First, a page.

Effect of Caloric Restriction on the 24-Hour Plasma DHEAS and Cortisol Profiles of Young and Old Male Rhesus Macaques


Address for correspondence: Henryk F. Urbanski, Ph.D., Division of Neuroscience, Oregon National Primate Research Center, 505 N.W. 185 th Avenue, Beaverton, OR 97006. Voice: 503-690-5306; fax: 503-690-5384. urbanski@ohsu.edu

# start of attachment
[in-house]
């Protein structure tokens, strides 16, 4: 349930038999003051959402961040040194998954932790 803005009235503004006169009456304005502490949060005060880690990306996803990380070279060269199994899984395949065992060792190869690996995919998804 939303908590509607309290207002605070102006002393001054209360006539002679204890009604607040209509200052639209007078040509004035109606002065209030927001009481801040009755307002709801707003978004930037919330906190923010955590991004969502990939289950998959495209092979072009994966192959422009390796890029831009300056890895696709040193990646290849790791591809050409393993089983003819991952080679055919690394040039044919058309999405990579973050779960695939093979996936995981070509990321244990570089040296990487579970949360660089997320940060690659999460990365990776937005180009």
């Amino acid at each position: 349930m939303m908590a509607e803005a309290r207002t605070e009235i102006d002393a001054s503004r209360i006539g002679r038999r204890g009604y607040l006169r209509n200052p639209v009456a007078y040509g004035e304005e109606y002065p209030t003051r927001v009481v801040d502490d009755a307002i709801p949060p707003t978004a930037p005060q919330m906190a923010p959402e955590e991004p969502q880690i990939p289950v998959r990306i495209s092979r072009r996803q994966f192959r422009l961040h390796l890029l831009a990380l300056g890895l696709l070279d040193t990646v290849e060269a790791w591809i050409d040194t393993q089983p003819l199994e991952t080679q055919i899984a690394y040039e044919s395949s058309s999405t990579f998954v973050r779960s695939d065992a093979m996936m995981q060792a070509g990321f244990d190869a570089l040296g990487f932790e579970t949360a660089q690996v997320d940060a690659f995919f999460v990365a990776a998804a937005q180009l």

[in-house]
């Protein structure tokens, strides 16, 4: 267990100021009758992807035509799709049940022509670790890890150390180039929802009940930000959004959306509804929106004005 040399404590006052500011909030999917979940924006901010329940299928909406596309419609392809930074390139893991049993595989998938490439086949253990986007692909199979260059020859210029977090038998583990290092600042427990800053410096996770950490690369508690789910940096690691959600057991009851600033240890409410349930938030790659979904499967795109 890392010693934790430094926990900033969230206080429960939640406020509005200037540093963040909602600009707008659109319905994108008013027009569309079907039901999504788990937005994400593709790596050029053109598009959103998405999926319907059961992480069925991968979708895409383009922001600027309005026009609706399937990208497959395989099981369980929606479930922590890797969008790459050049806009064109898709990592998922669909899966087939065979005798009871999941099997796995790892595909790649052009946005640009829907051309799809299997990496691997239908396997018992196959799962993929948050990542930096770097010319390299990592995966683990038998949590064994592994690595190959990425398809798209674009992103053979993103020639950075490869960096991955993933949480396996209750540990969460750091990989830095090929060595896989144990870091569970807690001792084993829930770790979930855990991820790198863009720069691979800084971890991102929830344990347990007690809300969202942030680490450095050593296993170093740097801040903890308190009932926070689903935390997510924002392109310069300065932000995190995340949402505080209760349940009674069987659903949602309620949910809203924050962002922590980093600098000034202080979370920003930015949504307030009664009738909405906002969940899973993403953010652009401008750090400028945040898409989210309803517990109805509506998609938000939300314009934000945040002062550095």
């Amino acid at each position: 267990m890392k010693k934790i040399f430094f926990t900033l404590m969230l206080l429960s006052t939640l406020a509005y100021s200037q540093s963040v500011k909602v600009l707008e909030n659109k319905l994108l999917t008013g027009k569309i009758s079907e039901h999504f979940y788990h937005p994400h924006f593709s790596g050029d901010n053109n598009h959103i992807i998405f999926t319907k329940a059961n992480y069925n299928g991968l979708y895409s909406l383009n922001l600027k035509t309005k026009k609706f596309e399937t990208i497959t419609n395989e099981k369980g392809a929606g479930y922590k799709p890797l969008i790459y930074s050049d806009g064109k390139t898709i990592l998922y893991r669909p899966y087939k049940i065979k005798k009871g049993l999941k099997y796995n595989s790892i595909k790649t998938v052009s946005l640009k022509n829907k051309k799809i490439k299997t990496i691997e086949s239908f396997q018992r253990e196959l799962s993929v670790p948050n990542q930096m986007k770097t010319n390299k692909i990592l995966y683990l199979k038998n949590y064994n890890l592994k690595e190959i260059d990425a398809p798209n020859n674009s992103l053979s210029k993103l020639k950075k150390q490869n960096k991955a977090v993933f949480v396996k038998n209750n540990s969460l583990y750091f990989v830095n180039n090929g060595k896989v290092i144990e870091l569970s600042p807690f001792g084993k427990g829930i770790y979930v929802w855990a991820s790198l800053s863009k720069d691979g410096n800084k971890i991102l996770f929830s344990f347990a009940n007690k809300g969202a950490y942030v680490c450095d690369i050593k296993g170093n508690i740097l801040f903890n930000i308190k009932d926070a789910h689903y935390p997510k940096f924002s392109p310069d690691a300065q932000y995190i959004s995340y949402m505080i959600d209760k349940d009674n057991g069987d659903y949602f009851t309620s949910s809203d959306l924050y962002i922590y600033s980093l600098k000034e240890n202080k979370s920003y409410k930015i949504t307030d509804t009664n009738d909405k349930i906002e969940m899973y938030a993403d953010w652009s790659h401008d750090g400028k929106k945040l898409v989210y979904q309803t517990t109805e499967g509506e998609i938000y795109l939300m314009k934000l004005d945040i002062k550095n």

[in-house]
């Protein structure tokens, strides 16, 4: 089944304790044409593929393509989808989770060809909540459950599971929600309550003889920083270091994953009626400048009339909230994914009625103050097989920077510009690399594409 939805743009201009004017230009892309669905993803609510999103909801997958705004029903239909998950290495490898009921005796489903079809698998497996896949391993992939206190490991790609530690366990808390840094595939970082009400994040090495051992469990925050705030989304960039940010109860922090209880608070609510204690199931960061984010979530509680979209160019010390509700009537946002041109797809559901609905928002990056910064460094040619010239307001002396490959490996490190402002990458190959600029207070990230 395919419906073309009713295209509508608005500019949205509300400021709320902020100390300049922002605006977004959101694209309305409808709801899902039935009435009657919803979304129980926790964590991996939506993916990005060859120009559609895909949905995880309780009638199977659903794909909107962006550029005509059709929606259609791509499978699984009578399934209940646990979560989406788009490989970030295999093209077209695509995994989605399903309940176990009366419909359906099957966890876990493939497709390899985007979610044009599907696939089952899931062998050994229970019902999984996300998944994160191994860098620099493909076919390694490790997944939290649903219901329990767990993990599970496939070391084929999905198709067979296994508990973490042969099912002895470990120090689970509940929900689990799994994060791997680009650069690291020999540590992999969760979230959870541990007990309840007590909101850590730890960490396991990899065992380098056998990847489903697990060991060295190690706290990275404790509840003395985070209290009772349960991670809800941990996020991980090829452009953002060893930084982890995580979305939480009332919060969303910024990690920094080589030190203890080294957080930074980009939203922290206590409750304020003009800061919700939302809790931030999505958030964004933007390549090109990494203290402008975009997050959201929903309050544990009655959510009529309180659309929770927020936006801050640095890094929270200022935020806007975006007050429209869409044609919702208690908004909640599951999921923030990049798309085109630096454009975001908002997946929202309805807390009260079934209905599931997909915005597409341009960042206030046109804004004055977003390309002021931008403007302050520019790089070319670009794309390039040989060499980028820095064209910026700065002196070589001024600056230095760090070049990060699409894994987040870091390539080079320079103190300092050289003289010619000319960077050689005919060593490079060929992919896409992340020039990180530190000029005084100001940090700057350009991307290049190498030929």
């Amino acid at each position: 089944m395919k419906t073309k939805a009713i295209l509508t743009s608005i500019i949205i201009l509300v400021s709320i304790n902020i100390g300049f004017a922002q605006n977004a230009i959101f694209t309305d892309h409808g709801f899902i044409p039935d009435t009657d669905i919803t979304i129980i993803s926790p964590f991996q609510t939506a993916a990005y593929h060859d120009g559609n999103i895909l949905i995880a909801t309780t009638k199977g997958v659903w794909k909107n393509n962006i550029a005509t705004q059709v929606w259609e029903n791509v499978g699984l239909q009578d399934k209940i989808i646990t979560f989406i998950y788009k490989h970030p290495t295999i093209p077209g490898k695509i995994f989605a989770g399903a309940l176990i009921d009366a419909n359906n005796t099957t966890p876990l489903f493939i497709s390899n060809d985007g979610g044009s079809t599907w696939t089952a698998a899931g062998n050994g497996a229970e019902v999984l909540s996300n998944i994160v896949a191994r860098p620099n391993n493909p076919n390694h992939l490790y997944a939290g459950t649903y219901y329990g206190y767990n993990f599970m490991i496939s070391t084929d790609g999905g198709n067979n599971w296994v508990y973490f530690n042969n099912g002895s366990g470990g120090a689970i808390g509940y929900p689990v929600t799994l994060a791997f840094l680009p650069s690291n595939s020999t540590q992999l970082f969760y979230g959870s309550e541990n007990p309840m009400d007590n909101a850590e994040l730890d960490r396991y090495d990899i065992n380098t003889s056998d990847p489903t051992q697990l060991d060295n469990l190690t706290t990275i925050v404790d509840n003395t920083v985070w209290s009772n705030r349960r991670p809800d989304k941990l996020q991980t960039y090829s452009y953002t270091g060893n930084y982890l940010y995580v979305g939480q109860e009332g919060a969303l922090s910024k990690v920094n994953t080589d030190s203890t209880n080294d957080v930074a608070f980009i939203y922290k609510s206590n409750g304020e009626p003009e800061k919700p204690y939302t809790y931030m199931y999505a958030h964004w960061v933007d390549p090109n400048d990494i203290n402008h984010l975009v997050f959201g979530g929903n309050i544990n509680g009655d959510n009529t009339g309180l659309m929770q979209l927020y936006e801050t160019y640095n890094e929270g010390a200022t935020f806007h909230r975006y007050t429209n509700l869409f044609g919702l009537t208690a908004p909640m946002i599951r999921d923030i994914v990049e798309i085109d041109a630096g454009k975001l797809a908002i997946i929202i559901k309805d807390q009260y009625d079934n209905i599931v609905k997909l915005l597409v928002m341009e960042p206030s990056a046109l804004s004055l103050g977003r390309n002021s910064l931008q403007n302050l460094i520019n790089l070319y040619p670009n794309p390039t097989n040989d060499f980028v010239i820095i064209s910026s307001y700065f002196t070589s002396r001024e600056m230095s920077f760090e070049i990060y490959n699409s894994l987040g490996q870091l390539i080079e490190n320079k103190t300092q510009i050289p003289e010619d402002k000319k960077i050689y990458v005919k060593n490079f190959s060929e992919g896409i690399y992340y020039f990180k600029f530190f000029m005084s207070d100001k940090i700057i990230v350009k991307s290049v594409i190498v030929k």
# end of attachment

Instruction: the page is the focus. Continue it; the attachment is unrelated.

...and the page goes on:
Abstract: Although dietary caloric restriction (CR) can retard aging in laboratory rats and mice, it is unclear whether CR can exert similar effects in long-lived species, such as primates. Therefore, we tested the effect of CR on plasma levels of dehydroepiandrosterone sulfate (DHEAS), a reliable endocrine marker of aging. The study included six young (∼10 years) and ten old (∼25 years) male rhesus macaques, approximately half of the animals in each age group having undergone >4 years of 30% CR. Hourly blood samples were collected remotely for 24 hours, through a vascular catheter, and assayed for DHEAS and cortisol. Both of these adrenal steroids showed a pronounced diurnal plasma pattern, with peaks occurring in late morning, but only DHEAS showed an aging-related decline. More importantly, there was no significant difference in plasma DHEAS concentrations between the CR animals and age-matched controls. These data fail to support the hypothesis that CR can attenuate the aging-related decline in plasma DHEAS concentrations, at least not when initiated after puberty.